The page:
Carpal Tunnel and the Upper Cervical Spine
Problems in the neck or cervical spine can be as simple as poor posture and muscle tension, or as serious as disc bulges, arthritis, or spinal misalignments, also referred to as subluxations.
A proper evaluation for CTS should include an exam of the entire length of the median nerve, starting at the neck and working down to the hands, wrists and fingers. Since the neck is the most common site for Double Crush to occur, a consultation with an Upper Cervical doctor would be in the best interests of any CTS sufferer, especially if they have been recommended for carpal tunnel surgery.
The purpose of Upper Cervical care is to correct misalignments in the neck that produce irritation to the nerve roots that extends to the wrist, hands and fingers. Clinical findings document that this can prevent the need for surgery.
Carpal Tunnel Syndrome (CTS)
Carpal Tunnel Syndrome (CTS) is a debilitating disorder caused by irritation or pressure to the median nerve which originates in the neck, runs through the shoulder, arm and forearm, and into the wrist and hand. It is one of the major nerves in the hand that provides sensation and movement for the thumb, index and middle fingers. CTS is often described as an aching pain with burning, tingling, and numbness in the wrist or hand and, occasionally, in the forearm. In some cases, muscle weakness, swelling and loss of temperature sensation may be present. Sufferers of carpal tunnel may begin to drop objects or have difficulty lifting small items or turning doorknobs.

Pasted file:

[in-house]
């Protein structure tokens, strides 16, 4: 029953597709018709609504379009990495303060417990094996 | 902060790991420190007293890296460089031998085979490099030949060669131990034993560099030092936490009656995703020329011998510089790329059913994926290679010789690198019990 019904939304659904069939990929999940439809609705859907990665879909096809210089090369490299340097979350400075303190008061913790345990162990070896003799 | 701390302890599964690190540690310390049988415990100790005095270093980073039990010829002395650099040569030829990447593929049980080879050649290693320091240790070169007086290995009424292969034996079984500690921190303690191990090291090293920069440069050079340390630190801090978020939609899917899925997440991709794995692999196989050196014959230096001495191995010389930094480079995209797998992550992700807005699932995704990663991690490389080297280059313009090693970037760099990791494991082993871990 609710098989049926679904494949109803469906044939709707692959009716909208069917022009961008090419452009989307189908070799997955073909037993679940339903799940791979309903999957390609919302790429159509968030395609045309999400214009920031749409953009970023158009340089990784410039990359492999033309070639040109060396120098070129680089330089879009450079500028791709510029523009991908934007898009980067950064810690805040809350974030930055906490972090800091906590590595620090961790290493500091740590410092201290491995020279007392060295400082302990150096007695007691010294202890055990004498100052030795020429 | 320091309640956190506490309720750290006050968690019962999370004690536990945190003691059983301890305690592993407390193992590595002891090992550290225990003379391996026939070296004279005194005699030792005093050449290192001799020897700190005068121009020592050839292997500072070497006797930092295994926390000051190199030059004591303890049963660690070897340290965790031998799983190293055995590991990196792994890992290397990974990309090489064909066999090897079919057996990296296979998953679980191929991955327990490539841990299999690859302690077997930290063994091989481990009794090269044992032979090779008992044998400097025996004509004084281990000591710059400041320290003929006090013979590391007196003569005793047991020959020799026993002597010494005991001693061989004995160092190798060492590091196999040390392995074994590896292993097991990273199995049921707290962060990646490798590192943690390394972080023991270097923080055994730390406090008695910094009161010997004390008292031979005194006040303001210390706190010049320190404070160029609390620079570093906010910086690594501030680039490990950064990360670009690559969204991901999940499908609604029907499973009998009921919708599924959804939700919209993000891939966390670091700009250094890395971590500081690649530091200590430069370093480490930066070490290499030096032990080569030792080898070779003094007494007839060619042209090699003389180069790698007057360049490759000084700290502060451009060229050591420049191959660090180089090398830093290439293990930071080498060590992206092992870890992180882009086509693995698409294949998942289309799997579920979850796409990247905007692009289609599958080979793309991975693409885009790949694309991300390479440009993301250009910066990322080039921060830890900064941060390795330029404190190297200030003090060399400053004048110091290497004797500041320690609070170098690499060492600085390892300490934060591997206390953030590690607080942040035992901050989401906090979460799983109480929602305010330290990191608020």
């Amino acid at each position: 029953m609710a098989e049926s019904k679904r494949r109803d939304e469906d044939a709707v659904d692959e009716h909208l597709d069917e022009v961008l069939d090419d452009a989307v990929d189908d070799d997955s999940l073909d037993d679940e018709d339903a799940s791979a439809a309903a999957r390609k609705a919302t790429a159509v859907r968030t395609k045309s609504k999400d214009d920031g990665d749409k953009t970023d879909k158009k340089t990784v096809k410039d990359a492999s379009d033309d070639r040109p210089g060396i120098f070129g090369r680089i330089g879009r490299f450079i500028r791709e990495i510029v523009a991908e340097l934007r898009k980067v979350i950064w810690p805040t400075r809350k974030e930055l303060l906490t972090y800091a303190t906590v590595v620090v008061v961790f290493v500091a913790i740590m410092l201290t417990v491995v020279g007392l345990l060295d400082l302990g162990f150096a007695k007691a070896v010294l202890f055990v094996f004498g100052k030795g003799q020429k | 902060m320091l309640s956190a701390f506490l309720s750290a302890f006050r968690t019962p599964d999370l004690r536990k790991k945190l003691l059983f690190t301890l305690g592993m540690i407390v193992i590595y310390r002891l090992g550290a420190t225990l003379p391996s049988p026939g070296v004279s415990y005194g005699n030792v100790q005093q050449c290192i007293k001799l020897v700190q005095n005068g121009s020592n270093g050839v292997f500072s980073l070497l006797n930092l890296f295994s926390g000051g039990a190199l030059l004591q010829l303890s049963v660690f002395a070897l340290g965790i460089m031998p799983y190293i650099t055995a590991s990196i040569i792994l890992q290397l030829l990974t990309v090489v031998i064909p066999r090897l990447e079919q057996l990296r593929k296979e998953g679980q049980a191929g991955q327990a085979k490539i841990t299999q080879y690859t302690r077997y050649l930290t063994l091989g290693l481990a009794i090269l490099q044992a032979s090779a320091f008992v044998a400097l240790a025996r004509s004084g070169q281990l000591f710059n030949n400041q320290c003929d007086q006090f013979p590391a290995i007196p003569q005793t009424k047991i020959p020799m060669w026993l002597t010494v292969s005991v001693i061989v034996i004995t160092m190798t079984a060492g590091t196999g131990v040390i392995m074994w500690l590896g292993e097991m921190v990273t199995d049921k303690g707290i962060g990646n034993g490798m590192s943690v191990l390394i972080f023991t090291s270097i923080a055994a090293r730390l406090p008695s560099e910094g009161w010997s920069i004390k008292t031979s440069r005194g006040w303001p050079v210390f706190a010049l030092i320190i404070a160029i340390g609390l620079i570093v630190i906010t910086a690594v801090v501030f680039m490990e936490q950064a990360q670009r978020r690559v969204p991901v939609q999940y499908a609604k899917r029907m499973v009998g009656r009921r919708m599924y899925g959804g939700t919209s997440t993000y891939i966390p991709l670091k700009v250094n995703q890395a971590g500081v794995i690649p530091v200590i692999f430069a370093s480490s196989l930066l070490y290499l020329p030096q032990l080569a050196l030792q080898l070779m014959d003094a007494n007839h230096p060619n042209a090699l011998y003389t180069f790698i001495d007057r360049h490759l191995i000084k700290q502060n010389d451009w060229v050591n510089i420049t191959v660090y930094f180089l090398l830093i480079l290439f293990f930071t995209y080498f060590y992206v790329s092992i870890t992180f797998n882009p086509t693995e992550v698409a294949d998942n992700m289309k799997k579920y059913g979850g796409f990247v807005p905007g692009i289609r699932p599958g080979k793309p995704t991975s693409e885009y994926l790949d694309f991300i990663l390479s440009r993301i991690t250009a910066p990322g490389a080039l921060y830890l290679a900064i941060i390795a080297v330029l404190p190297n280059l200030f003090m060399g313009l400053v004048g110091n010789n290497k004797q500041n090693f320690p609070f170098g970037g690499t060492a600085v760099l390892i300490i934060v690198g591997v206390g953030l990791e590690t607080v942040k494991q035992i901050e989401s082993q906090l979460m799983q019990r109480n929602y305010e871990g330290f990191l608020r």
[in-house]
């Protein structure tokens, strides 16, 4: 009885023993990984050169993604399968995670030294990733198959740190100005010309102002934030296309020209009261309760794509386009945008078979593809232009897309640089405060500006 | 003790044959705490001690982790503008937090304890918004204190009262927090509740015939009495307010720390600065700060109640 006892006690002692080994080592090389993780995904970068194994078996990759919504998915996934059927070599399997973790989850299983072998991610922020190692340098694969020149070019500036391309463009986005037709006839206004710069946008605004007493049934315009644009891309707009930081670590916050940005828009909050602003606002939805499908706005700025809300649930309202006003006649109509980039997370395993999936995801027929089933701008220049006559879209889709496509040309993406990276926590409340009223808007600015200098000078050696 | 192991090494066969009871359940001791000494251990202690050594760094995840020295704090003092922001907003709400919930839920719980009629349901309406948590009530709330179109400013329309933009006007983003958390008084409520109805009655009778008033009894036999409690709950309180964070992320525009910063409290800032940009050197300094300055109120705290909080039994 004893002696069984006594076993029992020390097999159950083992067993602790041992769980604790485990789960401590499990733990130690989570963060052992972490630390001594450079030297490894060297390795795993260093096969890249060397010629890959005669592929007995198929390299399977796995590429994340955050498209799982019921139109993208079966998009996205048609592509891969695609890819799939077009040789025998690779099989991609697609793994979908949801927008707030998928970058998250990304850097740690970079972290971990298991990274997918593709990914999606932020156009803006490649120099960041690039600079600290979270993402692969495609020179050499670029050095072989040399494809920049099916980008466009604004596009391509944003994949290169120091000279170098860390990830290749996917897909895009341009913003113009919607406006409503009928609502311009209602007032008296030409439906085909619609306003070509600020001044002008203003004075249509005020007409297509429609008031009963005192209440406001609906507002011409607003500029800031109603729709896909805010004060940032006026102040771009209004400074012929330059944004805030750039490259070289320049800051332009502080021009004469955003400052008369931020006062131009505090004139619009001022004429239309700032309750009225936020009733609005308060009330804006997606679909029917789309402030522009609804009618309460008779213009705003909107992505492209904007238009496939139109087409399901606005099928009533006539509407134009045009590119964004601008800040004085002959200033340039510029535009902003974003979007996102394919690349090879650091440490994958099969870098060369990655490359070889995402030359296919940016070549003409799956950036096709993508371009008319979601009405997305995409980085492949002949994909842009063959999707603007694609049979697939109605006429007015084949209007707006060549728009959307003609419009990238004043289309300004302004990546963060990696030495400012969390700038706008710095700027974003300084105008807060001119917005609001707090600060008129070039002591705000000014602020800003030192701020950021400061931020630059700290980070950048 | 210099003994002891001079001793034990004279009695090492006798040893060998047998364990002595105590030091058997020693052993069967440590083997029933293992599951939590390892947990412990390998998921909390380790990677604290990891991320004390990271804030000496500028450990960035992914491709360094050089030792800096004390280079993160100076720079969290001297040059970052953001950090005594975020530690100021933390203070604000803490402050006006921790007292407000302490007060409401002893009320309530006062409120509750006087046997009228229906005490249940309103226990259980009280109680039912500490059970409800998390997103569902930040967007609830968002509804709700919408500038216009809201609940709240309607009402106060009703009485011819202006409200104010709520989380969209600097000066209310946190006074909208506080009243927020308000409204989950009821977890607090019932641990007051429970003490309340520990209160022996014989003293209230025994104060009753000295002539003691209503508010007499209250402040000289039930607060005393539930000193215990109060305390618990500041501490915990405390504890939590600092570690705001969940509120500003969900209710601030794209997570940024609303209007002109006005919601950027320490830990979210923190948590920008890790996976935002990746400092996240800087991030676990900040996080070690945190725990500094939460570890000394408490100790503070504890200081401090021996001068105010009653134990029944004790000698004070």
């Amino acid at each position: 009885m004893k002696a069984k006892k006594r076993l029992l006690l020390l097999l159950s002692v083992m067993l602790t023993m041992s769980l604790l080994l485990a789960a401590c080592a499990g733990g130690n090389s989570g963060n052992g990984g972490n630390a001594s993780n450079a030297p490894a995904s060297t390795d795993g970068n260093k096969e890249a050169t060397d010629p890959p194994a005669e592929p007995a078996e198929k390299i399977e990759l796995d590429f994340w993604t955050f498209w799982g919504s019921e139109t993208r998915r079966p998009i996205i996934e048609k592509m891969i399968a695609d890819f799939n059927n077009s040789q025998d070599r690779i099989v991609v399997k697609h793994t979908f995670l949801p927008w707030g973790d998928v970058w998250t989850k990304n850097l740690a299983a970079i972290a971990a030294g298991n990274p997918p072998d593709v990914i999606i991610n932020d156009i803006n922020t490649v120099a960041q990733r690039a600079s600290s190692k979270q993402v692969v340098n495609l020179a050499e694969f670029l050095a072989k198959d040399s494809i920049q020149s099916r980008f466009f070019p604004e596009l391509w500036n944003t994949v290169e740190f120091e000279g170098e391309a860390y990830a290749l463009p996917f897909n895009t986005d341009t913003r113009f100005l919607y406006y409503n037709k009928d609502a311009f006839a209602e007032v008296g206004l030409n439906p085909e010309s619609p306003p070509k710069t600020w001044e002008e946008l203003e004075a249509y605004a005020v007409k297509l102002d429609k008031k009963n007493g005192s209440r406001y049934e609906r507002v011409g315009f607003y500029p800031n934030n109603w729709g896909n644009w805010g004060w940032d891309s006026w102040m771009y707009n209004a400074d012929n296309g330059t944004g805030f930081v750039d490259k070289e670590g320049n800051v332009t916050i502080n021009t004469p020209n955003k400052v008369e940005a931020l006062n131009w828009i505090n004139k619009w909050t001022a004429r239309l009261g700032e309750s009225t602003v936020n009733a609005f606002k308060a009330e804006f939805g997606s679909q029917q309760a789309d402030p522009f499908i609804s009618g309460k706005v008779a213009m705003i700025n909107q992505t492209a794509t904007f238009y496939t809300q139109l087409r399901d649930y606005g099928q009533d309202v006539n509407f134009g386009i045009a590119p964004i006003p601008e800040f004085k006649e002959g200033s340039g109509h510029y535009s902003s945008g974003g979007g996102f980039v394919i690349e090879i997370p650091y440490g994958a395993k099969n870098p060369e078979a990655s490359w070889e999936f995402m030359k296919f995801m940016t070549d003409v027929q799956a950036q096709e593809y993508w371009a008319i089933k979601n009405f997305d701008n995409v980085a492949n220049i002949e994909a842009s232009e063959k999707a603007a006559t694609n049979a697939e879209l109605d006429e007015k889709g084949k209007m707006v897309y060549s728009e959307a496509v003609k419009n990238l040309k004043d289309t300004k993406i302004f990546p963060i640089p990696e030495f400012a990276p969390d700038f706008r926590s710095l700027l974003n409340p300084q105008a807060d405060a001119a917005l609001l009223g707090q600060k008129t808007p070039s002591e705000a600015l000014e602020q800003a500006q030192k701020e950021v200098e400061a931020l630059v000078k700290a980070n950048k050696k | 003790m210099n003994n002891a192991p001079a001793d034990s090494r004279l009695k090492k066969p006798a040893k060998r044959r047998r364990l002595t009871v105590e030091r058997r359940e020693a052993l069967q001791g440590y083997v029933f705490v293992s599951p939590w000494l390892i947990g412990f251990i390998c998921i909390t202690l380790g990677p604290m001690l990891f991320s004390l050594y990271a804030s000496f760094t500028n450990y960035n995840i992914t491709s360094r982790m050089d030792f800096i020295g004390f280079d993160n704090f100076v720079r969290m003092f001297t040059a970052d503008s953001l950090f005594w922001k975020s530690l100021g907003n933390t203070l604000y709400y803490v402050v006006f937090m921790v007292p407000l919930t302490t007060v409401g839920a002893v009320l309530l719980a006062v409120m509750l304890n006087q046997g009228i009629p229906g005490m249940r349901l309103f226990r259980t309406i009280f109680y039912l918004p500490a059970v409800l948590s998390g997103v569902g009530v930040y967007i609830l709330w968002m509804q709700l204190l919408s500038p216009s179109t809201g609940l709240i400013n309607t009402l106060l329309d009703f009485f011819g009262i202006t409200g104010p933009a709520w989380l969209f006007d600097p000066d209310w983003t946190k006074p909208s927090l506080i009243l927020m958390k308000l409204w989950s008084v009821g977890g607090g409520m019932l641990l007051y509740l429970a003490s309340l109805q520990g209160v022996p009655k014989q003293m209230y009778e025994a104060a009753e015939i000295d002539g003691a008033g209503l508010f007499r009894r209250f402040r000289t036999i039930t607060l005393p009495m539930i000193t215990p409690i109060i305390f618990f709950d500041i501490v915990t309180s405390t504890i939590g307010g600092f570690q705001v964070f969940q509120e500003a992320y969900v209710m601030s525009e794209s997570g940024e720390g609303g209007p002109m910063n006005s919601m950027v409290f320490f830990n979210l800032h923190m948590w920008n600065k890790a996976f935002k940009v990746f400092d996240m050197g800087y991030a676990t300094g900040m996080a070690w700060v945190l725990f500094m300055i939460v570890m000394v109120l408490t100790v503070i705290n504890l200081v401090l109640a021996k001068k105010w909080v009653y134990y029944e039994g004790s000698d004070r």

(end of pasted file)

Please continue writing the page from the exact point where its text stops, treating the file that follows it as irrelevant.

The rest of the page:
Some think there is a higher incidence of CTS among those who do work which requires them to use their hands, wrists, or arms in a repetitive manner, but renowned hand surgeon, Dr. Charles Eaton, says there is no scientific evidence that shows such activities actually cause carpal tunnel syndrome.
Double Crush Syndrome & Carpal Tunnel
Stress to the median nerve commonly begins in the neck, where the median nerve begins. The nerve is then aggravated by added pressure or irritation anywhere from the neck to the wrist, which can then cause symptoms in the hand and fingers. This is called “Double Crush syndrome” and is widely referenced in the scientific and medical research journals as a consistent finding in patients with carpal tunnel syndrome. Pressure or irritation to the nerve roots as they exit the neck makes the median nerve more vulnerable to injury at the wrist.
A growing number of studies suggest that the Double Crush phenomenon is one of the most common causes of CTS. The prestigious medical journal, The Lancet, found that nearly 7 of every 10 CTS patients had nerve irritation in the neck. Another study found that 89% of carpal tunnel sufferers also had arthritis in the neck. Both studies suggest the vast majority of CTS patients actually have Double Crush phenomena.
This would explain the high failure rate of common medical treatments for carpal tunnel syndrome. Treatments directed solely at the wrist neglect possible nerve irritation or compression in the neck, which renders the lower nerves in the wrist more susceptible to injury. In this case, it is essential to first correct the cervical problem to allow the wrist condition to fully heal. A similar phenomenon can also occur with Thoracic Outlet Syndrome (TOS) and cervical radiculopathy (tingling, pain down the arms).